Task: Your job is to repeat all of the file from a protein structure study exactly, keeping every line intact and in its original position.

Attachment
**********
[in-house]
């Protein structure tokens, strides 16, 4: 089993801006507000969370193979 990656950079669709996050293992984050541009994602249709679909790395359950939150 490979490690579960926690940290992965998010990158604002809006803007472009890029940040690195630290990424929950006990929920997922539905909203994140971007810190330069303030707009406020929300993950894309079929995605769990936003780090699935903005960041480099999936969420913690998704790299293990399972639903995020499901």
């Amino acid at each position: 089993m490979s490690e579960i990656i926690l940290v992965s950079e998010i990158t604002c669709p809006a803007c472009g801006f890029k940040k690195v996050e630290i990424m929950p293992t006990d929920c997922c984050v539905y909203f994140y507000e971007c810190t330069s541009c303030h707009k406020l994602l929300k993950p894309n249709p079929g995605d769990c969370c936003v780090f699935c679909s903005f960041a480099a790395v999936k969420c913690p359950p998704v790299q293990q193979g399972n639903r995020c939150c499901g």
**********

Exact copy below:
[in-house]
């Protein structure tokens, strides 16, 4: 089993801006507000969370193979 990656950079669709996050293992984050541009994602249709679909790395359950939150 490979490690579960926690940290992965998010990158604002809006803007472009890029940040690195630290990424929950006990929920997922539905909203994140971007810190330069303030707009406020929300993950894309079929995605769990936003780090699935903005960041480099999936969420913690998704790299293990399972639903995020499901």
């Amino acid at each position: 089993m490979s490690e579960i990656i926690l940290v992965s950079e998010i990158t604002c669709p809006a803007c472009g801006f890029k940040k690195v996050e630290i990424m929950p293992t006990d929920c997922c984050v539905y909203f994140y507000e971007c810190t330069s541009c303030h707009k406020l994602l929300k993950p894309n249709p079929g995605d769990c969370c936003v780090f699935c679909s903005f960041a480099a790395v999936k969420c913690p359950p998704v790299q293990q193979g399972n639903r995020c939150c499901g």